When the Big Boss Man became a good guy, it was (of course) in the most commonplace sort of way — Bad Guy rediscovers his good streak and falls out with other baddies. But in this case it was portrayed perfectly. In a matter of mere moments, the Boss Man goes from the most diabolical of men to a fan favorite without betraying his character — and we cheered loudly, because we understood him, because he was one of us. Little wonder that in an era in which half of the wrestling superstars on WWF TV were assigned unglamorous middle-class careers "outside" the wrestling world — the garbage man, the pig farmer, the IRS agent, the repo man — the Big Boss Man was the only prole to achieve any lasting fame. He worked not because he acted like one of us, but because he was one of us.
The Boss Man would soon feud with his old partner Akeem, and then with a heelish lawman from north of the border called the Mountie (played by the underrated Jacques Rougeau). This latter feud was notable because it featured the Mountie attacking the Boss Man with a cattle prod (complete with overdubbed electric shocking noises) and culminated in a match in which the loser had to "spend the night" in the county jail.
This started the Big Boss Man down a path of increasingly bizarre and ridiculous storylines, even by pro wrestling standards. For the everyman, this was a sort of ignominy, but it made a certain sense — the Boss Man wasn't the superhero commanding an audience's awe solely by the flexing of his sculpted arms. No, he was a (sort of ) real person, only with unreal problems. Most of the feuds that would follow were based on things that happened outside the ring or off-camera. He warred with an ex-con named Nailz who, the storyline went, claimed that Boss Man beat him in his cell when he was incarcerated — the WWE's own little domestic Abu Ghraib. If this seems a little bit off-subject to the principle of wrestling, well, that was sort of the point. (Boss Man didn't help matters, though, with his anti-Nailz promos, which leaned heavily on legalese.)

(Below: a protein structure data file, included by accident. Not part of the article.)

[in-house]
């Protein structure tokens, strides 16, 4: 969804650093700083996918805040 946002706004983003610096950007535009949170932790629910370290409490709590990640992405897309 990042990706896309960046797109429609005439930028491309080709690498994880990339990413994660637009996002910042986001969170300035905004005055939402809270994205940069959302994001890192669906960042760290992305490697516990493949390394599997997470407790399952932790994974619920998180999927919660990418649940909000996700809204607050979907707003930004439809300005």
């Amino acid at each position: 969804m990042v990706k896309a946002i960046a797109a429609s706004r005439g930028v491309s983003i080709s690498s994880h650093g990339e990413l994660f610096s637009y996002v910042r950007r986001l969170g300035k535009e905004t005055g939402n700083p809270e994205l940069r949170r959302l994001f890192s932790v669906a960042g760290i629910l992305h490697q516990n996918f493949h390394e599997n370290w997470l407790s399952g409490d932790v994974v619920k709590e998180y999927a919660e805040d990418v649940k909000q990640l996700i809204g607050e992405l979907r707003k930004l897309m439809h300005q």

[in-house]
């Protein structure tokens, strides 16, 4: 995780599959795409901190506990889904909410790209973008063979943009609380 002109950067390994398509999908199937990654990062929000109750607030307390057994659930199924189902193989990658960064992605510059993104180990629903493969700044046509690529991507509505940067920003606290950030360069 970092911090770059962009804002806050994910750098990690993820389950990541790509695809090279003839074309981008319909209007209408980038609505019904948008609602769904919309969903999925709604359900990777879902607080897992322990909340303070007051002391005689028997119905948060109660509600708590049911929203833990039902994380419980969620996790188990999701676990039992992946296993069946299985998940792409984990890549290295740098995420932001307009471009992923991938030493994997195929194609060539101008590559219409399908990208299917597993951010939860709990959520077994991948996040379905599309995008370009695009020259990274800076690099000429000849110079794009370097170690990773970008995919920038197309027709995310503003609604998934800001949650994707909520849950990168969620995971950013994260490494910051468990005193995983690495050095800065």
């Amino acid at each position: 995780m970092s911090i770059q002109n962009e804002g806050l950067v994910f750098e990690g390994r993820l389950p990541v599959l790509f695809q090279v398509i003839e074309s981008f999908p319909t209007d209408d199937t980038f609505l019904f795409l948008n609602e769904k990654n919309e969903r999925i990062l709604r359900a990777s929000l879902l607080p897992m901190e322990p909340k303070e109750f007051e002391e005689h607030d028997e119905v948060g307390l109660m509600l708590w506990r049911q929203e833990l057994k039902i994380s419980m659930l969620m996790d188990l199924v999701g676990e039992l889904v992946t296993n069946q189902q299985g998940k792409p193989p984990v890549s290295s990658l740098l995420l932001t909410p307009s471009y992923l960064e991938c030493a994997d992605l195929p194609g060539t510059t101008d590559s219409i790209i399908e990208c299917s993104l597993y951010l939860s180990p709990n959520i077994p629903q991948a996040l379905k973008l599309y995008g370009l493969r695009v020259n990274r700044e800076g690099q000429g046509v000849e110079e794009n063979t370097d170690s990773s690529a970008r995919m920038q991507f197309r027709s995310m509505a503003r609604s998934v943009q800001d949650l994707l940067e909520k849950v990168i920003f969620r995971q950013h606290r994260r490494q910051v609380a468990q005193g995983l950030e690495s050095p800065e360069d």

When Traylor left the WWF for WCW in 1993, he abandoned law and order for vigilante justice and became known as the Guardian Angel, complete with red beret, but he soon reverted to his old Big Bubba Rogers persona, and then again to his real name. (This was mid-'90s WCW after all.) In his return to the WWF (and to the Boss Man character) the storylines only got stranger. Despite the privilege of feuding with Steve Austin, Degeneration X, and the Undertaker, that last conflict ended in a "Hell in the Cell" match that saw the Boss Man hanged by a noose in the center of the ring. (The announcer did his best to undercut any notion of implied reality by screaming, "Is it symbolic?!?" over and over, even as Traylor played dead.) A grudge against Al Snow, another Regular Joe, hinged on the Boss Man killing Snow's pet Chihuahua and serving it to an unaware Snow for dinner. The Boss Man then battled the Big Show for the WWF championship in a storyline in which the Boss Man crashed the funeral of the Big Show's father and made off with the coffin chained to the back of his car.
There wasn't anywhere to go from there. The Boss Man's WWF tenure ended not long thereafter. His last match was against wrestling's other preeminent everyman, ECW legend Tommy Dreamer.
One more story about Ray Traylor: WrestleCrap legend has it that there was a segment on America's Most Wanted in which the criminal in the filmed reenactment of a heist bore an uncanny resemblance to Ray Traylor. The story goes that wrestling fans nationwide called into the hotline with the same tip: you can find your perp at the WWF show on Monday night. That Ray Traylor could so convincingly be mistaken for someone else speaks loudly to his everyman credentials. And in the end, that the chubby guy with the goatee made it as far as he did speaks volumes about Ray Traylor's talent.
So we bid you farewell, Big Boss Man. You weren't the best ever, but neither were we.
The Masked Man works in publishing.